Welcome to this weeks edition of The Daily Banter mailbag!! Today, Bob, Ben and Chez discuss the government's decision not to read Djokhar Tsarnaev his Miranda rights, Sarah Palin's assertion that everyone who went to the White House Correspondents Dinner was an 'assclown', and the penalties for bringing a book back late to George Bush's new Presidential Library.
1. How do you feel about the government holding off on reading Djokhar Tsarnaev his miranda rights before questioning him at first? I thought it was a bad idea for a lot of reasons, first because it would give people like Greenwald more ammo but mostly because it just doesn't pass the smell test.
Chez: It wasn't a big deal and anyone who says it was is a) just looking for something to be pissed about, and b) doesn't understand how his Miranda rights were held off and why. Nobody ever said Tsarnaev was going to be deprived of Miranda for the entire time he was being held and he wasn't. The feds had a delay of about 48 hours by invoking the public safety exception, and that's about all they got. Not a big deal. Greenwald and his ilk were going to make a big deal out of it regardless because that's how they make their living, but in the end it was much ado about nothing.
Bob: Considering the insanity of the last 12 years I don't blame you or anyone else for being skeptical of anything to do with these kinds of things. But at the same time, with new levels of transparency and access to the process that we evaluate what's truly a crisis. In this case, questioning a terrorism suspect without mirandizing him has been done numerous times but we all noticed it for the first time last week. In fact, I was concerned myself until, believe it or not, I caught a tweet from Greenwald who confirmed that questioning a suspect without Miranda is, indeed, okay but only for a short time. Gratefully, that's exactly what came to pass.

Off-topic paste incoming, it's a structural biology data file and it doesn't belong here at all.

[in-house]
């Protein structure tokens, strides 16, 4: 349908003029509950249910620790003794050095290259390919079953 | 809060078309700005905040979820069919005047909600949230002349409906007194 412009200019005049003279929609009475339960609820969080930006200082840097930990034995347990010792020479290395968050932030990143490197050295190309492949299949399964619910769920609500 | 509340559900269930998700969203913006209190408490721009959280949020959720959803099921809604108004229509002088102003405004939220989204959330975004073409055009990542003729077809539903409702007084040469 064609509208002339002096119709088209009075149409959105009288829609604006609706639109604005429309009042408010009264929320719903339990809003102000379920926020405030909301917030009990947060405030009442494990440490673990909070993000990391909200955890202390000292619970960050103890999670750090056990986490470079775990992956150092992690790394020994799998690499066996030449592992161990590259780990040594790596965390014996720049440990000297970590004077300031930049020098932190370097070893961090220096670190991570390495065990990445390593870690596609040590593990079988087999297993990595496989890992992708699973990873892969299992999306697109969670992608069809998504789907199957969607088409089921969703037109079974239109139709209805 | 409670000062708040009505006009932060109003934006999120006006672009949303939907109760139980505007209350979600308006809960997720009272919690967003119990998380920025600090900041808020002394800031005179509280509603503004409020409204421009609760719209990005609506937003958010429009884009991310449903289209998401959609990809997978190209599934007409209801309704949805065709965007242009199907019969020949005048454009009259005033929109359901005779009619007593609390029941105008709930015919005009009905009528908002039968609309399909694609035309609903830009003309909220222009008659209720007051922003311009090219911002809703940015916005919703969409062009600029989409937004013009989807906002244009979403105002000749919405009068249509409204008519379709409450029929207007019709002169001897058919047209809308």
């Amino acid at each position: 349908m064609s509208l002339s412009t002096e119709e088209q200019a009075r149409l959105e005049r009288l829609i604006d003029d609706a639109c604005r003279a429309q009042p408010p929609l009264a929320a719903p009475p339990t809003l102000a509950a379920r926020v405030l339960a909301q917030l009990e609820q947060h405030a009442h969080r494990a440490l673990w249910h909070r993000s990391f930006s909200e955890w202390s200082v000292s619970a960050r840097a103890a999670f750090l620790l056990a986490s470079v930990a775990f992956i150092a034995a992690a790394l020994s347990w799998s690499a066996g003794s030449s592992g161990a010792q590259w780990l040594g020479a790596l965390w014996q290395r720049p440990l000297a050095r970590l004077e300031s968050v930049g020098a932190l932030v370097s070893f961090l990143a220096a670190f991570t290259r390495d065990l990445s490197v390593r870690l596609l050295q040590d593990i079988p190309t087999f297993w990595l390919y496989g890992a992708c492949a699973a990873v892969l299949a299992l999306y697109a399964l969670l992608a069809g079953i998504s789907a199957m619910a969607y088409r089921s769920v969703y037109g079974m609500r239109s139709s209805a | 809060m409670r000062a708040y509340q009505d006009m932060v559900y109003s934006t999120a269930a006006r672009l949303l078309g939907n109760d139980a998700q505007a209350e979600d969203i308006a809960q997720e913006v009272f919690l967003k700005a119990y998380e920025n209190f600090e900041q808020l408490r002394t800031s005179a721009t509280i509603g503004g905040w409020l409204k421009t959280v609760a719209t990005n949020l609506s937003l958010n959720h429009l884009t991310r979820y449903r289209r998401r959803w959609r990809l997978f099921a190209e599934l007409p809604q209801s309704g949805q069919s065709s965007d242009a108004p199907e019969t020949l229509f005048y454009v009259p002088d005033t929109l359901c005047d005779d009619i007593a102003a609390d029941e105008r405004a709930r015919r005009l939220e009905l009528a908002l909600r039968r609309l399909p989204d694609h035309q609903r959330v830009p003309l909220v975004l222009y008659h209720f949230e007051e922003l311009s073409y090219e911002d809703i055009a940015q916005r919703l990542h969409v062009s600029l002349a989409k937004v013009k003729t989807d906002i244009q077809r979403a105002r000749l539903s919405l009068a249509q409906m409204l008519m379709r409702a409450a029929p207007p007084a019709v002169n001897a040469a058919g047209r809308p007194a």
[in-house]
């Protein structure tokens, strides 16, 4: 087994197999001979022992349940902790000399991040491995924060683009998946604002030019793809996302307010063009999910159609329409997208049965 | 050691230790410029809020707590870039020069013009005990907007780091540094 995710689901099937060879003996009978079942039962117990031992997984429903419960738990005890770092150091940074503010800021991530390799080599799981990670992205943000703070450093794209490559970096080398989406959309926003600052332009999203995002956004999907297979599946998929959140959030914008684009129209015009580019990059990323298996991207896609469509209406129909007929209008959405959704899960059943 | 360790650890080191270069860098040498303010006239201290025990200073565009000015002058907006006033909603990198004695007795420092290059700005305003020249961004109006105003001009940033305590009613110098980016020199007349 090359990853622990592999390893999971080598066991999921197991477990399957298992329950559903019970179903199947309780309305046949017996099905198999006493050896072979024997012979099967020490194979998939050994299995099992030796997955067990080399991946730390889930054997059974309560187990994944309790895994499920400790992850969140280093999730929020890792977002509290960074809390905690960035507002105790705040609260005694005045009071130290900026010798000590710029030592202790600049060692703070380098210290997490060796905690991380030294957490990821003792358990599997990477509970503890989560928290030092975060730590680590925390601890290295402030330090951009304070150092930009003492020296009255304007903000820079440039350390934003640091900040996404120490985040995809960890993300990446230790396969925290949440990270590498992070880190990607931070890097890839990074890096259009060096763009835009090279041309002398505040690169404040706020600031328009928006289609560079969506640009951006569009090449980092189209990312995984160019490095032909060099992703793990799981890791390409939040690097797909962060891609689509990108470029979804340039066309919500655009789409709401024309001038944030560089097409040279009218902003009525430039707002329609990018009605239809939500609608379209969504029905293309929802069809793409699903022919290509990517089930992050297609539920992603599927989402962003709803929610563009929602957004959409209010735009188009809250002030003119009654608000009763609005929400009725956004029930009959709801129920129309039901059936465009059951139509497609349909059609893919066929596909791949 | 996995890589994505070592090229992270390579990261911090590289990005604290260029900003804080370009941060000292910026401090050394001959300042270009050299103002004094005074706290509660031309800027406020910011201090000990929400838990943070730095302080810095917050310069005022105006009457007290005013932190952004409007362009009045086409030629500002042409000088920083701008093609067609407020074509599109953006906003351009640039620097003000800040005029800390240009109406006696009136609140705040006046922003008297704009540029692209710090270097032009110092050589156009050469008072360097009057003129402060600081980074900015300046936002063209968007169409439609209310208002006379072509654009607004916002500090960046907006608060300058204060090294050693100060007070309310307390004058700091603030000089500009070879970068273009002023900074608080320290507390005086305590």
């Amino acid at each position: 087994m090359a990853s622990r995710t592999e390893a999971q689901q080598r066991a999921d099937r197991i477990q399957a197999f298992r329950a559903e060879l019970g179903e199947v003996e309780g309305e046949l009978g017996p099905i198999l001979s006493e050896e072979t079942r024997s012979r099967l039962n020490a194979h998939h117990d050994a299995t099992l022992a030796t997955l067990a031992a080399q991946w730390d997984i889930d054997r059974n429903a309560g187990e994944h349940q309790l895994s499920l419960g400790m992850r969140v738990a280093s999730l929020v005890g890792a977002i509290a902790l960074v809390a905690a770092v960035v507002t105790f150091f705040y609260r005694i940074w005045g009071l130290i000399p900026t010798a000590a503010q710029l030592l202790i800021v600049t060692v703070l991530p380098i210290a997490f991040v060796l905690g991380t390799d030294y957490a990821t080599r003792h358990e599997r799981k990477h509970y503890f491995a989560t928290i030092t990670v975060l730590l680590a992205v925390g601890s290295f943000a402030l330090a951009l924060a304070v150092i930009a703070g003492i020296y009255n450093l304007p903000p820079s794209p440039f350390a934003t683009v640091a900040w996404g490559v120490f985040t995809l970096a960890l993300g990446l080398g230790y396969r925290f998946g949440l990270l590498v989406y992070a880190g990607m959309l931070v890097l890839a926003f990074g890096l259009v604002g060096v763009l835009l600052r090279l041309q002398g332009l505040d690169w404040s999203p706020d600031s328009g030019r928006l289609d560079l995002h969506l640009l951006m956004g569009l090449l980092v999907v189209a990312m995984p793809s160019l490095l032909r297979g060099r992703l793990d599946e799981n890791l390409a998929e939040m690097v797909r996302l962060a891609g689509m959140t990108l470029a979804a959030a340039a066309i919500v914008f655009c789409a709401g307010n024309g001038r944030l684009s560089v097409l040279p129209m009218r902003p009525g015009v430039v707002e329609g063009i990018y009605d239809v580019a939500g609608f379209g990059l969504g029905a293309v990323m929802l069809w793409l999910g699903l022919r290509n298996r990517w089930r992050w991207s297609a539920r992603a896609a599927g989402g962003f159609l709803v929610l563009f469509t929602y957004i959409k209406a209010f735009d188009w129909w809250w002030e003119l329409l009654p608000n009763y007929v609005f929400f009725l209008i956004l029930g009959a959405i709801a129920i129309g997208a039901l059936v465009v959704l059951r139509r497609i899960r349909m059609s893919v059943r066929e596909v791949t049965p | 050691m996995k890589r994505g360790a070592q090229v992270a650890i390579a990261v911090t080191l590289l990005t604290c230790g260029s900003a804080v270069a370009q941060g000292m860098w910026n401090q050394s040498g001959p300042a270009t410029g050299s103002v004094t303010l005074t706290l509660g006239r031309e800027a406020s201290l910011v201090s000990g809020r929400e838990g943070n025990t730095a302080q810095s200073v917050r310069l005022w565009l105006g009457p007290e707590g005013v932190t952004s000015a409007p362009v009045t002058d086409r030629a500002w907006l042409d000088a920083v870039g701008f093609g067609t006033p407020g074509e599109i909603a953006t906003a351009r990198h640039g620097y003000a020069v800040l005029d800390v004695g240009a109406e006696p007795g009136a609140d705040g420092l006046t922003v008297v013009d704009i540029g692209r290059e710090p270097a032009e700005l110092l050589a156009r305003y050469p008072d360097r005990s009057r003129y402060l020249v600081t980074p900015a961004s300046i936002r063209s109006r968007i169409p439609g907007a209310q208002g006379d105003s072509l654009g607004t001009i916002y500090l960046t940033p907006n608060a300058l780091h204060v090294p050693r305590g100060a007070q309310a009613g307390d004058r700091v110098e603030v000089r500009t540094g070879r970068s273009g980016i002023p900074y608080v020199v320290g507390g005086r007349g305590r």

Ben: Hmm, not sure about this one. Given the US government's propensity to use terrorism to justify increasingly invasive security measures, I'm always skeptical about them doing things like this. But I've done a bit of reading into this after I went on Thom Hartmann's show on Friday, and what they did with Tsarnaev was actually perfectly legal (check here for Adam Goodman's explanation in the Atlantic). The issue is going to be used by everyone to score political points, but as long as Tsarnaev is treated is afforded the same legal rights every other citizen is, there shouldn't be too much to complain about.
2. I assume you all saw Sarah Palin's response to the White House Correspondents Dinner. WTF? Was she just throwing a temper tantrum because she wasn't invited? Also, how could someone who was once almost elected to the second highest office on earth use the word "assclowns" and not die of embarrassment?
Ben: I actually agree with Sarah Palin's tweet. She's right, the WHCD is a nerd prom for a bunch of assclowns. But they're not nerds and assclowns for the reasons Sarah Palin thinks they are. She's just mad because 1. she wasn't invited and 2. everyone there is a lot smarter than her. Events like that poke fun at people like her, and she's so stupid, she doesn't understand the jokes.
Bob: I've never seen anyone quite as ridiculous as Sarah Palin. She's descended from being a vice presidential candidate to an internet troll. She's Morton Downey Jr. with less talent. Yet millions of Americans love her and if she's ever elected to anything again, her voters deserve her.
Chez: Yeah, my first thought was that somebody was all pissy and jealous because she wasn't asked to the prom. You know that if Sarah Palin were vice president right now, and she and John McCain hadn't brought about Armageddon, she'd be loving every second of the attention. But since she wasn't part of the party she has to be a fucking child about it. And yes, "assclowns." Again, the fucking bullet we dodged in 2008.
3. What do you suppose happens to you if you check a book out of the Bush presidential library and keep it out for too long?
Chez: Nothing you should be worried about. The library will go after the people who live next door to you.
Ben: Depends how rich you are. If you have tons of cash, you can keep it out for as long as you want. The library will even give you other books to keep. If you're poor, you'll be charged by the hour and forced to sell your belongings to pay for it. It's fair though, because the rich might allow some of the knowledge they've received from the books to trickle down to everyone else.
Bob: There's probably a small fine, but on the upside you'll be able to finish coloring in the drawings.